This is sponsored content for Gallagher Australia.
When farmer Anita Brojatsch was a teenager, she spent hours riding her horse through the sand hills on her family's cattle property, Marram Hills, on South Australia's Limestone Coast.
"Mum wouldn't even know what way I'd gone," she said. "I'd just saddle up the pony and I'd be gone for hours riding on the big sand hills and along the beach. I loved it, it was a real escape for me."
These days Ms Brojatsch is running the property, whose name was inspired by the Marram grass her grandfather initially used to stabilise the sandy soil of the fragile coastal land.
She returned four and a half years ago, after 20 years away working in the Northern Territory, Queensland and northern New South Wales, to help her parents who still live on part of the property located near the town of Southend.
Her vision is to regenerate the now 700 acre beef producing farm, using the kinds of regenerative farming practices she believes are crucial to protect and nurture agricultural land for the future.
As well as increasing the productivity of the land with a goal of eventually boosting her herd of 70 cattle to 100, Ms Brojatsch wants to enhance it as a rich and protected coastal habitat for native wildlife, including the endangered Orange Bellied Parrot, which migrates to the area.
"Long term I hope what I do here will show what can be achieved by adopting some of these practices," Ms Brojatsch said.
"Our health depends on the health of our precious soil. You can't keep taking from it without putting anything back into it. You look around at the soil on some farms and it just looks dead."
It's a vision that had an extra boost recently with Ms Brojatsch selected as one of the recipients of the inaugural Gallagher Landcare Fencing Grants, aimed at supporting improved grazing management and conservation across the nation.
The 13 successful recipients have received a combination of in-kind Gallagher Electric Fencing and monetary support to facilitate their project outcomes.
For Ms Brojatsch, the grant is a welcome helping hand, allowing her to bring forward some of the steps in her regeneration strategy.
"The fencing this will allow me to get up and running was on the back burner because there were so many other jobs I needed to fund and get done first," she said.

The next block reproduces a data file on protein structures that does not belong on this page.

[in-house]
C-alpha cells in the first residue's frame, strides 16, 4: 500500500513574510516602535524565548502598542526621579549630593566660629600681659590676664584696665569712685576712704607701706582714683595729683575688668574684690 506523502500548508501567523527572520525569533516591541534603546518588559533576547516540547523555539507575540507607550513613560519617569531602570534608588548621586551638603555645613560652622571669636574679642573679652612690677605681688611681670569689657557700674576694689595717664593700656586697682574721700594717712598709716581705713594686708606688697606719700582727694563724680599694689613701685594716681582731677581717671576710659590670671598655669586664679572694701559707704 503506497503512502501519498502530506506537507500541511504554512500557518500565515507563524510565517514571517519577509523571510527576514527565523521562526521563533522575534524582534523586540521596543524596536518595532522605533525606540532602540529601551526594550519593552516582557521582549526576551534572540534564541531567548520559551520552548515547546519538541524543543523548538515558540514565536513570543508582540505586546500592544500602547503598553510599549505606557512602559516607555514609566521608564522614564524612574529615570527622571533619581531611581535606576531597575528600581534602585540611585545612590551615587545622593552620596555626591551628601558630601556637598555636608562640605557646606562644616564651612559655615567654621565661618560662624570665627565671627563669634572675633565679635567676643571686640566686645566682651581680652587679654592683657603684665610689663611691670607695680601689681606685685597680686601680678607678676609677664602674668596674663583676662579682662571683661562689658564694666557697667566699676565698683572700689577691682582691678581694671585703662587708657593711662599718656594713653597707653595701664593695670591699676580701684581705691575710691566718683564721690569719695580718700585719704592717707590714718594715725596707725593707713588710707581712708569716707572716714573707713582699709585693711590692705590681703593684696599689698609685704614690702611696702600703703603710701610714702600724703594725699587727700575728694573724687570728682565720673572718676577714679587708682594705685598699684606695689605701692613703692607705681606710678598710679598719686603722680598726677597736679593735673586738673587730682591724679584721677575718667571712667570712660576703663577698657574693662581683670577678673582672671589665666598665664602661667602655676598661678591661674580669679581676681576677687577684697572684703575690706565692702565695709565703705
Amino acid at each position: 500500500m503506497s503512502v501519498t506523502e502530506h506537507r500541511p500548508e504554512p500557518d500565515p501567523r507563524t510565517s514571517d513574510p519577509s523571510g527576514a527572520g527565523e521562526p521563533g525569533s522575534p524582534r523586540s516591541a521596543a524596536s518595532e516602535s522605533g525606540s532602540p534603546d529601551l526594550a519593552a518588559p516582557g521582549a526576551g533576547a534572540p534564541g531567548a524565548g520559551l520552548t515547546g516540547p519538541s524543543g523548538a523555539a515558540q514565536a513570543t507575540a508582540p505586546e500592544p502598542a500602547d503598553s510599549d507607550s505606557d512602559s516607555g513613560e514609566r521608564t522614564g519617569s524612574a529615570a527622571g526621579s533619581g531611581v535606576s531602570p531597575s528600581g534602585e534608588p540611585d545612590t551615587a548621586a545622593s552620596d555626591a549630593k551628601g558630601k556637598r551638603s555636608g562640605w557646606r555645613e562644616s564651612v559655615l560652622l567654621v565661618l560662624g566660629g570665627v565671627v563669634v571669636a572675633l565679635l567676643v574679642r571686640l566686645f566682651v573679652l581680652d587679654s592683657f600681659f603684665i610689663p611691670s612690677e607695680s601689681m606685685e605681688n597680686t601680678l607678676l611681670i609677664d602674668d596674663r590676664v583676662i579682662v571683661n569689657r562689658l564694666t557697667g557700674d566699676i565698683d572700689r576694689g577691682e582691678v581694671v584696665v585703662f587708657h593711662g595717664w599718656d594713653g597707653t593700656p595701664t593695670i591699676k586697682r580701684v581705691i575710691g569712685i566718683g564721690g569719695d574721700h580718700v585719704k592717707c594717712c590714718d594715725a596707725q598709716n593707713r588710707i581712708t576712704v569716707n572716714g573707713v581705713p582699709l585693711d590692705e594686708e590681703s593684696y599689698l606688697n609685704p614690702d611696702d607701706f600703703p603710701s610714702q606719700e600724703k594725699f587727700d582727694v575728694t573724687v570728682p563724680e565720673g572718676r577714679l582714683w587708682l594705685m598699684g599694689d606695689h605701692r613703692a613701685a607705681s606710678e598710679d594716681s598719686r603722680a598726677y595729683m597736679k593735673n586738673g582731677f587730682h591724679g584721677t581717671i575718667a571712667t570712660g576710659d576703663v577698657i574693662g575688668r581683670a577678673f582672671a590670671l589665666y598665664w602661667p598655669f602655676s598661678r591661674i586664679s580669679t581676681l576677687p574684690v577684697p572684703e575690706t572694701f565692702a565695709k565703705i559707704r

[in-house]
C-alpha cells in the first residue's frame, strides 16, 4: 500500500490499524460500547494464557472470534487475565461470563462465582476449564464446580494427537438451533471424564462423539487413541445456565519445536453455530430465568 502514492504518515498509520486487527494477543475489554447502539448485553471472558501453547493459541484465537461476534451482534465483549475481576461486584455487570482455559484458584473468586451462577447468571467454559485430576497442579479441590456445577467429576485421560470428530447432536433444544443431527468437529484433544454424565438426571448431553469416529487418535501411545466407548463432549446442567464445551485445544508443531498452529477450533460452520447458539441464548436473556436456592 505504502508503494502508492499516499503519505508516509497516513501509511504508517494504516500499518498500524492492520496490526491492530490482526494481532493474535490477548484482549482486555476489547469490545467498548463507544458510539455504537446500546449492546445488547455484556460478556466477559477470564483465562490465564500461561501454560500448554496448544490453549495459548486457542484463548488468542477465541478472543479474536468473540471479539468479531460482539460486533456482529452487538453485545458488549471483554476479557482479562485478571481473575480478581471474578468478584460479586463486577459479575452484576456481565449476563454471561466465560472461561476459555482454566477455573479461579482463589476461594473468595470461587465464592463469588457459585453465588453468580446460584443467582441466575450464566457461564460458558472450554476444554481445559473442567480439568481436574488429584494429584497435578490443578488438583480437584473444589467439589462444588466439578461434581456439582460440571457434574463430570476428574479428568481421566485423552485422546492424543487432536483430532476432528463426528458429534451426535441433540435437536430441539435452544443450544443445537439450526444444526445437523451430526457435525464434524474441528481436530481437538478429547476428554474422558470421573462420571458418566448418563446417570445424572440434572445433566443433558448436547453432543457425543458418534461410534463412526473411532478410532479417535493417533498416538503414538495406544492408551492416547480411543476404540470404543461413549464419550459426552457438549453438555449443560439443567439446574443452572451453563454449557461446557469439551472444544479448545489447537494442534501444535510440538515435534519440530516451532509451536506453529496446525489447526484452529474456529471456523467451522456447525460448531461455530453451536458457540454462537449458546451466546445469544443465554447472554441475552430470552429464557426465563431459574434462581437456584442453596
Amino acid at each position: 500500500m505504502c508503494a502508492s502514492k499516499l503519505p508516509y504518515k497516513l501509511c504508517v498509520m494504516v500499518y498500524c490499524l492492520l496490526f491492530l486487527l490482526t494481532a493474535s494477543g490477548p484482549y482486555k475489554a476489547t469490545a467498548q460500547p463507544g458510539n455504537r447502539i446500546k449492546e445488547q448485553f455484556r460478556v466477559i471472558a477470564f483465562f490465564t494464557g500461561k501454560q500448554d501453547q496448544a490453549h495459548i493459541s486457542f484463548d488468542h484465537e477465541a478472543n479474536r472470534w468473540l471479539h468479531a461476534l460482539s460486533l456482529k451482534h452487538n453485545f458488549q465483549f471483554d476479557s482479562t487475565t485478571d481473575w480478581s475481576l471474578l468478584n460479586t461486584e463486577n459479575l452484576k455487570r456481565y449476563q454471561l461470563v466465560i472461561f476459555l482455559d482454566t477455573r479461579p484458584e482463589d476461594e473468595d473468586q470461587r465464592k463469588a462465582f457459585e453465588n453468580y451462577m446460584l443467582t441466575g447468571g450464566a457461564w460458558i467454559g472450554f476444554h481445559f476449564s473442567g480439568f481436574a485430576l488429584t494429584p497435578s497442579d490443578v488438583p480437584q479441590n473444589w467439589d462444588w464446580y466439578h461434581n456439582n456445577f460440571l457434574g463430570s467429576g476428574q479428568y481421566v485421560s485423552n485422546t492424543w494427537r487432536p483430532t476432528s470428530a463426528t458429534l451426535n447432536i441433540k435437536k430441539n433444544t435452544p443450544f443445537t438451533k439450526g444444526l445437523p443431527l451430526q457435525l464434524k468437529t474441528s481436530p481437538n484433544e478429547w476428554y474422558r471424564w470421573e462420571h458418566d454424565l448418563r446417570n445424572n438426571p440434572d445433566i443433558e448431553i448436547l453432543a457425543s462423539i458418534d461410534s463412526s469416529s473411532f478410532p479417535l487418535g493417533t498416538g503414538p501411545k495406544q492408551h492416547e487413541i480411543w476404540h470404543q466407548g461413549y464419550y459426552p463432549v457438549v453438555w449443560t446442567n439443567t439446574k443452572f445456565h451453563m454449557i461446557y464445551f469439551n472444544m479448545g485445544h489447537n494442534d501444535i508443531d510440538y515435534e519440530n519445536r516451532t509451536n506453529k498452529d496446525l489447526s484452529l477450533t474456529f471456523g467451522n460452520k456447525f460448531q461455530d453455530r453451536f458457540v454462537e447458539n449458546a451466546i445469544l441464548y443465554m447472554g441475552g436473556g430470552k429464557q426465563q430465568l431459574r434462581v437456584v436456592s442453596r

"I had used the Gallagher Westonfence system over the last couple of years so I was a fan of it already. It's just an easier way to be able to get fencing in quickly. I can put a fence up on my own with no heavy machinery.
"When I first started here I knew nothing about fencing - I had to get a friend to show me how to tie a proper fence knot. But now I've got a few tricks I can teach others."
Absence of any internal fencing was just one of the challenges Ms Brojatsch was confronted with when she returned to the property and set about developing her management plan.
"Seeing how far this land has come in the last four years has been pretty amazing because it wasn't in a great way at all," she said.
"When I first started there was no pasture so my first plan was to support pasture improvement and get the soil stabilised.
"The fragility of the soil is the biggest challenge. When I'm cultivating the soils I have to leave it until I know I'm going to get rain because it will blow off so easily.
"I have to time it very carefully. While a lot of people here can sow early I can't - it would start eroding very quickly."
Methods Ms Brojatsch has implemented on the property include planting hundreds of shrubs and trees, with many more to come, and growing crops that are then mulched back into the soil. She's also carving back her cattle herd to a size that is sustainable for the property in its current state.
In the future she's also planning to implement cell grazing, the regenerative farming practice of grazing livestock on rotation through different paddocks so some of the land is always recovering.
Getting more trees back onto the property is a particular passion for Ms Brojatsch.
A tree line she is in the process of establishing - with the help of the new Gallagher fencing to exclude kangaroos - will eventually provide wildlife protection and food, shade and shelter for her cattle, and create a wind break to protect paddocks from the coastal winds.
"Animals need trees. I hate driving past a paddock and seeing cattle out on a 40 degree day and not a tree in sight," she said.
"It puts such stress on the animals. I don't like standing out in that kind of heat so why should I expect them to do the same?
"The beauty of trees is that you can still graze your cattle around them and be improving your soil at the same time."
Ms Brojatsch would like her property to become a model of sustainable farming practices.
"It's still early steps for me and I'm learning as I go; I was green as grass when I came back and took this on," she said.
"But I've learned a lot and have some incredibly knowledgeable people advising and helping me. There's a lot of support out there that's available. I've got the local scouts coming in May to help me plant 1000 trees!"
"I hope Marram Hills will be an example that you can be a producer while also caring for your land and the environment, and that we don't have to clear everything or chemically treat the land for it to be productive."
This is sponsored content for Gallagher Australia.
The story Grant recipient focused on regeneration of family's South Australian coastal farm first appeared on Farm Weekly.